LA CROSSE, Wisconsin(WXOW) – Tuesday's fire on La Crosse's 4th St. and Monday's garage fire in Onalaska serve as sobering examples of a fire department's duty to respond to a scene regardless of weather conditions.
Temperatures in the Coulee Region this week have been in the single digits – at some points dipping below zero degrees Fahrenheit.
"We're lucky were able to contain it very quickly so we weren't there very long," said La Crosse Division Chief Jeff Murphy of the Tuesday apartment fire.
"It's always really miserable when it gets this cold," he said.
Murphy added the biggest challenge to firefighters on a cold day is water, the most vital of weapons in battling a blaze, freezing over.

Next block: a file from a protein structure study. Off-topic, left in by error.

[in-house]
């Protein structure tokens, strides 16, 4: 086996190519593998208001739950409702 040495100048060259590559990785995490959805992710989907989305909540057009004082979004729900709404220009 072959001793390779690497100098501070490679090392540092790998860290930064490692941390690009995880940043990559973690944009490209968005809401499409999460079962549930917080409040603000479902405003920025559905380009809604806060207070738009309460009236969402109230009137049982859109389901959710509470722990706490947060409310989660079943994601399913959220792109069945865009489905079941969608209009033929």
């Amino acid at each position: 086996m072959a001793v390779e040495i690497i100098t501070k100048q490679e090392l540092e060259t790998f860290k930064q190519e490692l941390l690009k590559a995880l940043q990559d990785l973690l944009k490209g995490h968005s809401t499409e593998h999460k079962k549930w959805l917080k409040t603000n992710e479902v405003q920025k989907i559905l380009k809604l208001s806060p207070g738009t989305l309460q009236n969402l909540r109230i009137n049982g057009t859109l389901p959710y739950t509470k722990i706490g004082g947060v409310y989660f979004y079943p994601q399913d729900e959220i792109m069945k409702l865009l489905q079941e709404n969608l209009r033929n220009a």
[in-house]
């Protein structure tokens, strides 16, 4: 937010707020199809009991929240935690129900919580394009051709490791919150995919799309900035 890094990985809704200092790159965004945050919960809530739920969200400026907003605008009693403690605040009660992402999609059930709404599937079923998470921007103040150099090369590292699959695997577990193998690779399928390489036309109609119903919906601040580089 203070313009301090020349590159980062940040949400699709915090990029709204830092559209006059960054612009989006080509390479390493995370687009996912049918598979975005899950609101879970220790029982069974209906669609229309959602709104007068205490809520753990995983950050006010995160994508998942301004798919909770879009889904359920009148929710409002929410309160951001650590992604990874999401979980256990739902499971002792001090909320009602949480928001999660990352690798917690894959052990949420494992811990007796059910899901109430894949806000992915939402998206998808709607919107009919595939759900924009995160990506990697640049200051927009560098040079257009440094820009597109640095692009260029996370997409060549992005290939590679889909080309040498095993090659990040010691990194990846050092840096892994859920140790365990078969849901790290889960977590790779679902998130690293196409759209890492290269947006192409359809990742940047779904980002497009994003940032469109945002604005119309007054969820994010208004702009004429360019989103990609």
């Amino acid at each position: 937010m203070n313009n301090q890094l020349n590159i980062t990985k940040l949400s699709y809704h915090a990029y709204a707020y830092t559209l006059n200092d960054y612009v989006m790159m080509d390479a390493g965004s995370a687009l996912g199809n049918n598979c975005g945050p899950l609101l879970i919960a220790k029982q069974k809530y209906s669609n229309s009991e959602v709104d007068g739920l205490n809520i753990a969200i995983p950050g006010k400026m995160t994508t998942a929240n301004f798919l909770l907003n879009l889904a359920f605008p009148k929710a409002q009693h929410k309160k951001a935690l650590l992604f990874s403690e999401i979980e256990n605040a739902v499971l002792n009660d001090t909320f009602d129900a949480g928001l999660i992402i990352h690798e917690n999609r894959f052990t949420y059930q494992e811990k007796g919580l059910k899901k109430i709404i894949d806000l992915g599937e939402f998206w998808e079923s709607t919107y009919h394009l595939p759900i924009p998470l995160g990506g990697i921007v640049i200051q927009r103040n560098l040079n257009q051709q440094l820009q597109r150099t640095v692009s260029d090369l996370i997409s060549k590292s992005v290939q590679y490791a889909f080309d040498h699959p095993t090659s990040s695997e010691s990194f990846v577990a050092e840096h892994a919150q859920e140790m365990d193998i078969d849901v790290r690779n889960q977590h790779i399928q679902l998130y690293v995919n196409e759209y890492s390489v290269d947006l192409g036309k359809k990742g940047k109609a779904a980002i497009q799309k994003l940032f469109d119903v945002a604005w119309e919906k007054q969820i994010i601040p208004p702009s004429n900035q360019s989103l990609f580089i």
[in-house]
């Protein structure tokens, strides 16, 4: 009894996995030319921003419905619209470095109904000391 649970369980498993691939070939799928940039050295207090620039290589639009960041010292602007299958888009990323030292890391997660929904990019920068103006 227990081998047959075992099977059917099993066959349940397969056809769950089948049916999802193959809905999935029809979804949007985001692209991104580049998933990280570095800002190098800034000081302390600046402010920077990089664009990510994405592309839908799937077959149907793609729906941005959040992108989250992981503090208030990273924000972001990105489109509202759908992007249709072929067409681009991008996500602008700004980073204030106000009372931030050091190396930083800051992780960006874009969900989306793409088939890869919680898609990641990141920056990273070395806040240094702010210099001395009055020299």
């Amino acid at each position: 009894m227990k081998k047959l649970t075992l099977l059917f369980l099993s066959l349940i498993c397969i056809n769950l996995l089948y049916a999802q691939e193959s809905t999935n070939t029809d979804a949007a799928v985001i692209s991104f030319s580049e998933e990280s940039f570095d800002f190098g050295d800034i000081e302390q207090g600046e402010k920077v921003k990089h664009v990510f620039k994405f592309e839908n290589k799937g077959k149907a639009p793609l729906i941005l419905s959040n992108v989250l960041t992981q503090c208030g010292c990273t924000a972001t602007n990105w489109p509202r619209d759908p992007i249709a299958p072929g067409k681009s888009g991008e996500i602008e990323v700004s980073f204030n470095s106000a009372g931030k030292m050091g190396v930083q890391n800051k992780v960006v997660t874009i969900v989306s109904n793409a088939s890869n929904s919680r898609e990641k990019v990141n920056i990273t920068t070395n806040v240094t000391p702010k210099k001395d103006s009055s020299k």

"When it gets cold, if we have hose lines that we're using, we leave them open a little bit," Murphy said, "much like you would your faucet if you have a faucet at home that's prone to freezing."
"We also have to keep the water pumps on the apparatus moving so they don't freeze up," he said.
Murphy also said freezing water on firefighters' gloves can make it difficult for them to grip a hose or other essential tools.
Frozen water on the ground can make the scene dangerous and slippery.
Murphy said firefighters typically carry salt with them to a scene in order to melt ice on the ground.
The La Crosse Fire Department also brings a bus to the scene. The bus gives those evacuated due to a fire, whether for a short time or long-term, a place to get out of the extreme cold.
The bus is also part of standard protocol on very hot days.
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